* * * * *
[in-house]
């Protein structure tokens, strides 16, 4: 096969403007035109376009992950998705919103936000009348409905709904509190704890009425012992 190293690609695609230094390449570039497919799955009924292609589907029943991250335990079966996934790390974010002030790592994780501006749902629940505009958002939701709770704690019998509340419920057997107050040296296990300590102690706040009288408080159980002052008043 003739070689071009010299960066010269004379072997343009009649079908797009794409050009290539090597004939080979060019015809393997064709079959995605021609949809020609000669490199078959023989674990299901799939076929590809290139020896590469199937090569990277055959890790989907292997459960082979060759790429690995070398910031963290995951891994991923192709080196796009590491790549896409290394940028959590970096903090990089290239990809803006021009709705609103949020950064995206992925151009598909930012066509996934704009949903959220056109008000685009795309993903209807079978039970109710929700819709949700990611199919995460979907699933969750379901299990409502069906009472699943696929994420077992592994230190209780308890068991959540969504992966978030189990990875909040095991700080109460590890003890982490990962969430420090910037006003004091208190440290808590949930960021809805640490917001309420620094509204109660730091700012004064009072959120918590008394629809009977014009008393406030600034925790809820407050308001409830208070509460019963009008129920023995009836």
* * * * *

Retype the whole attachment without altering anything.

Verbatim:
[in-house]
């Protein structure tokens, strides 16, 4: 096969403007035109376009992950998705919103936000009348409905709904509190704890009425012992 190293690609695609230094390449570039497919799955009924292609589907029943991250335990079966996934790390974010002030790592994780501006749902629940505009958002939701709770704690019998509340419920057997107050040296296990300590102690706040009288408080159980002052008043 003739070689071009010299960066010269004379072997343009009649079908797009794409050009290539090597004939080979060019015809393997064709079959995605021609949809020609000669490199078959023989674990299901799939076929590809290139020896590469199937090569990277055959890790989907292997459960082979060759790429690995070398910031963290995951891994991923192709080196796009590491790549896409290394940028959590970096903090990089290239990809803006021009709705609103949020950064995206992925151009598909930012066509996934704009949903959220056109008000685009795309993903209807079978039970109710929700819709949700990611199919995460979907699933969750379901299990409502069906009472699943696929994420077992592994230190209780308890068991959540969504992966978030189990990875909040095991700080109460590890003890982490990962969430420090910037006003004091208190440290808590949930960021809805640490917001309420620094509204109660730091700012004064009072959120918590008394629809009977014009008393406030600034925790809820407050308001409830208070509460019963009008129920023995009836």